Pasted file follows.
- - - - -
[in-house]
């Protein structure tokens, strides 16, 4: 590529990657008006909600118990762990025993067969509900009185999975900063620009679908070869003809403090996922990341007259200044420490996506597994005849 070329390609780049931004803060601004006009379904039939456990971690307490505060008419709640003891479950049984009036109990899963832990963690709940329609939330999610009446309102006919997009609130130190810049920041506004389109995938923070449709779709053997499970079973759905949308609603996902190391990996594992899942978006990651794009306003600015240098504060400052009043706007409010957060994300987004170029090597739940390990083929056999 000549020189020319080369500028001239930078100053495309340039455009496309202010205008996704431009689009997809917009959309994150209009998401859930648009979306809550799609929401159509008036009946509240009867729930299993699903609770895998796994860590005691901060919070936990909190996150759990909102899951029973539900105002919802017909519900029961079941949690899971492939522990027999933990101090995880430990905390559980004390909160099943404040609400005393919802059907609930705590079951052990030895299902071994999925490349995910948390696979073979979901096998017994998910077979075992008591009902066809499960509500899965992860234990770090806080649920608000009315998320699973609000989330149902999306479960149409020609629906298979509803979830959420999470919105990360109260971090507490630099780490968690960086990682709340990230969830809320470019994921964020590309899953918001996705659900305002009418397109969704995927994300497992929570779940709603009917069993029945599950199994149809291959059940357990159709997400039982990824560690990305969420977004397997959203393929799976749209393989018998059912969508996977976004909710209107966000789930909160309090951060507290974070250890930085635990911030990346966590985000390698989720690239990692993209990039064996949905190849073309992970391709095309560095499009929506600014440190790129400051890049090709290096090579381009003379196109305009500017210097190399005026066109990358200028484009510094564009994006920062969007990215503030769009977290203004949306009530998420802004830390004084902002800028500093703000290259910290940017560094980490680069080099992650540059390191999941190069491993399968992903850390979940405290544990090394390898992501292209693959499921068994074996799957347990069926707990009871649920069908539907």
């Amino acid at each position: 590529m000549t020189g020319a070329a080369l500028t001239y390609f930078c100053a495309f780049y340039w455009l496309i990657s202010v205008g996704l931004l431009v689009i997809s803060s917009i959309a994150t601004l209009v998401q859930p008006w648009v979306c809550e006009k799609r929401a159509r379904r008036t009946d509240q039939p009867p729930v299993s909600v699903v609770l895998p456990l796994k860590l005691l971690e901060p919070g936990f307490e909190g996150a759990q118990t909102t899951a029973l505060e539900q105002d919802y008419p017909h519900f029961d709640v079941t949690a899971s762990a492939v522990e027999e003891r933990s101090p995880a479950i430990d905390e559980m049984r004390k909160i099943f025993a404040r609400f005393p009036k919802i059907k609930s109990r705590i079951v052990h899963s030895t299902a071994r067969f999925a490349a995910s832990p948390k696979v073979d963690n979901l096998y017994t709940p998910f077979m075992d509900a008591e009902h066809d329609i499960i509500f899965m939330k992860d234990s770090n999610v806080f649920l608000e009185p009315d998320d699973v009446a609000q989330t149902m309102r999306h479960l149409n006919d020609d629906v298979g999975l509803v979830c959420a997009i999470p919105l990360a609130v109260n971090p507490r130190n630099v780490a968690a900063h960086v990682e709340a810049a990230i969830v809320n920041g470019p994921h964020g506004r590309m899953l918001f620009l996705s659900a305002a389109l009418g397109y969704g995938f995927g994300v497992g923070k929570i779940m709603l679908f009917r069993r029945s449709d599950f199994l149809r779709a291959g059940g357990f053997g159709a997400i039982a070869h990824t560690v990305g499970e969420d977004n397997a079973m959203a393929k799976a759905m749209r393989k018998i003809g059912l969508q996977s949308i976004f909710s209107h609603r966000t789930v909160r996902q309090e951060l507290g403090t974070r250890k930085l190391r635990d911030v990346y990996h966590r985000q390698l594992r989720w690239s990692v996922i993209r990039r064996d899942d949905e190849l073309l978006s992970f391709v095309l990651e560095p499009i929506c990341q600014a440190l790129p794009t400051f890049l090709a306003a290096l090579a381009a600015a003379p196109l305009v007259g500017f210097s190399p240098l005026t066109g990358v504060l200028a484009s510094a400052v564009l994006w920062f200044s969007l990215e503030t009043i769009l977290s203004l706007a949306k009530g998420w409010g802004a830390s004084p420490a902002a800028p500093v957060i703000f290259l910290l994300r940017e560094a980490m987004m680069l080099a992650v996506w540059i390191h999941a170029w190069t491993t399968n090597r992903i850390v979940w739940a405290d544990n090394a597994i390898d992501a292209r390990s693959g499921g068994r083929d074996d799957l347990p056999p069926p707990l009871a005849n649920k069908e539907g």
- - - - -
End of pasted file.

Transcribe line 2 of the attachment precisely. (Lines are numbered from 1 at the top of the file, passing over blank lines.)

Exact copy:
């Protein structure tokens, strides 16, 4: 590529990657008006909600118990762990025993067969509900009185999975900063620009679908070869003809403090996922990341007259200044420490996506597994005849 070329390609780049931004803060601004006009379904039939456990971690307490505060008419709640003891479950049984009036109990899963832990963690709940329609939330999610009446309102006919997009609130130190810049920041506004389109995938923070449709779709053997499970079973759905949308609603996902190391990996594992899942978006990651794009306003600015240098504060400052009043706007409010957060994300987004170029090597739940390990083929056999 000549020189020319080369500028001239930078100053495309340039455009496309202010205008996704431009689009997809917009959309994150209009998401859930648009979306809550799609929401159509008036009946509240009867729930299993699903609770895998796994860590005691901060919070936990909190996150759990909102899951029973539900105002919802017909519900029961079941949690899971492939522990027999933990101090995880430990905390559980004390909160099943404040609400005393919802059907609930705590079951052990030895299902071994999925490349995910948390696979073979979901096998017994998910077979075992008591009902066809499960509500899965992860234990770090806080649920608000009315998320699973609000989330149902999306479960149409020609629906298979509803979830959420999470919105990360109260971090507490630099780490968690960086990682709340990230969830809320470019994921964020590309899953918001996705659900305002009418397109969704995927994300497992929570779940709603009917069993029945599950199994149809291959059940357990159709997400039982990824560690990305969420977004397997959203393929799976749209393989018998059912969508996977976004909710209107966000789930909160309090951060507290974070250890930085635990911030990346966590985000390698989720690239990692993209990039064996949905190849073309992970391709095309560095499009929506600014440190790129400051890049090709290096090579381009003379196109305009500017210097190399005026066109990358200028484009510094564009994006920062969007990215503030769009977290203004949306009530998420802004830390004084902002800028500093703000290259910290940017560094980490680069080099992650540059390191999941190069491993399968992903850390979940405290544990090394390898992501292209693959499921068994074996799957347990069926707990009871649920069908539907």